Why do we need real-life proof of products on blockchain?
2017 was a dramatic growth year within the blockchain industry: an unprecedented surge in token sales, bold hyperbolic promises, and regulatory bans. But Q1 2018 is showing a steady pull-back leaving some a little weary.
The ICO trend is declining this month as the crypto market has been down. Speculations on statistics on the share of scam ICOs (MIT research claims 5%, another research claims 85%) have been very popular on social media. There have been more than 2600 ICOs completed since 2014. Of those, there are hundreds of projects with amazing proven teams, but with poor ideas, or great ideas coming from weak teams. Some are also simply scams. In these cases, we rely on the SEC to ban them, or reputable exchanges such as Bittrex to not list them. There are many seasoned teams that have conducted a token sale and have not released a product and respective token network yet so it is early time to evaluate the success of crypto projects. While crypto entrepreneurs are building products in this very immature market there are many challenges faced by the whole ecosystem of the crypto entrepreneurship (crypto funds, token creators, token holders, early adopters).
Here are four main challenges for crypto entrepreneurs and crypto investors in 2018:
1. Too Many New Blockchains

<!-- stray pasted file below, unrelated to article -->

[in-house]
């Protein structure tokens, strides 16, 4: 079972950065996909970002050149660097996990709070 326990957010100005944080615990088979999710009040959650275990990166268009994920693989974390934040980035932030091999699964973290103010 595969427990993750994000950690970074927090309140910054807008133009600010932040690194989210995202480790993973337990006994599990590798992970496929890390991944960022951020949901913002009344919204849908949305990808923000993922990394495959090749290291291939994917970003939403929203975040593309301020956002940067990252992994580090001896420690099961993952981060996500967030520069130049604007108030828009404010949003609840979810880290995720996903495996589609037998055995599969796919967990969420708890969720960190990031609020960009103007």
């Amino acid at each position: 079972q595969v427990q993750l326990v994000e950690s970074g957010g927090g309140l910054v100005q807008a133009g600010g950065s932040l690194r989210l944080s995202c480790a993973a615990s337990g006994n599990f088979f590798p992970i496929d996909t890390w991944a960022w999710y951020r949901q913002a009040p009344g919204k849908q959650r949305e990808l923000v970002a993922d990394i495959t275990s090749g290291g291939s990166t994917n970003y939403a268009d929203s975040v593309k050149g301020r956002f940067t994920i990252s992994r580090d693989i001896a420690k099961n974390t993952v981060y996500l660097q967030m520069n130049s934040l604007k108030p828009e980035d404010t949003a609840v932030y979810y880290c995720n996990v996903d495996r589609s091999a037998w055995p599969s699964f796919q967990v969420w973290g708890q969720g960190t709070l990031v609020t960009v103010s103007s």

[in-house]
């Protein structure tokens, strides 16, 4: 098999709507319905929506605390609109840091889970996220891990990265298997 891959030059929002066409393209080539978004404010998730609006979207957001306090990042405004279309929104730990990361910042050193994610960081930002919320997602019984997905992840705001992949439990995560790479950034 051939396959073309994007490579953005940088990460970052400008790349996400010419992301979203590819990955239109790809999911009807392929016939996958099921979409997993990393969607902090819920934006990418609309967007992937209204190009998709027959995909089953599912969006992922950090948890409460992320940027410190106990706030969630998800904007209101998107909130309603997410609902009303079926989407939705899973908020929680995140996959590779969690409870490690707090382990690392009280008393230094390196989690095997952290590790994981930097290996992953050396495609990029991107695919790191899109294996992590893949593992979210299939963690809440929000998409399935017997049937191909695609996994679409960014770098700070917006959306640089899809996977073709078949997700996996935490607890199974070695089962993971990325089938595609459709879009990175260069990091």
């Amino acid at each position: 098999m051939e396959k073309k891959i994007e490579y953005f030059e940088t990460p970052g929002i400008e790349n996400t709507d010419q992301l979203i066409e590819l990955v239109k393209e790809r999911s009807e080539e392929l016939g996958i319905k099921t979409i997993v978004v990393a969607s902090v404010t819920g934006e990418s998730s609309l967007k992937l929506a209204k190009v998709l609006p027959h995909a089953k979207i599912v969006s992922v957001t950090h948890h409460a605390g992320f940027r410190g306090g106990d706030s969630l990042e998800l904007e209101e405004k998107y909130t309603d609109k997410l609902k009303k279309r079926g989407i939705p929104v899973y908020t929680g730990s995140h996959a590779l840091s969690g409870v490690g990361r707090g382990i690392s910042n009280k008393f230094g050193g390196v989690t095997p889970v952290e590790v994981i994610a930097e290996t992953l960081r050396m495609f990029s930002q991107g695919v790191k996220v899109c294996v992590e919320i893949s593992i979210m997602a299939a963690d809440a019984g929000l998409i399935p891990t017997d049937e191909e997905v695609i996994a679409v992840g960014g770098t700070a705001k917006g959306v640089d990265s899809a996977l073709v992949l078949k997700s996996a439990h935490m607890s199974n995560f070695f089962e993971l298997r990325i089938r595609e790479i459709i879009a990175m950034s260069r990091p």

Crypto entrepreneurs, including our team at Propy, are looking at many evolving blockchains for our applications. The promises are great but are they deliverable? Let’s make a short flashback.
In mid-2015, Ethereum’s turing-complete blockchain finally went live. The event marked one year of release promises to its community. For the most part, it was a success until the DAO attack took place in 2016, leaving new entrants frazzled and frustrated.
Ethereum also took roughly three years after its token sale to launch the ERC-20-token system. Ironically, the most popular and most successfully funded token sales utilizing the Ethereum infrastructure are the replicated Ethereum blockchains. Don’t get me wrong, I don’t want to judge whether they are in fact better or not. We at Propy are keeping our eyes on some of these newer technologies.
As the Ethereum example shows, new blockchains need a minimum of two years to evolve. And at least 3–4 years to mature. Having said that, we can conclude that many of these new blockchain projects are only making promises to their communities. The validity of these promises is extremely difficult for even the savviest of technologists to discern as there are yet no proven theoretical guidelines.
The chances of these projects reaching mass adoption are impossible to predict. This technology is so new, that it is hard to compare and make a judgment based on historical metrics. So why then are there so many projects popping up? My hypothesis is that it is much easier to convey the vision and excite people through bold promises than to deliver upon an idea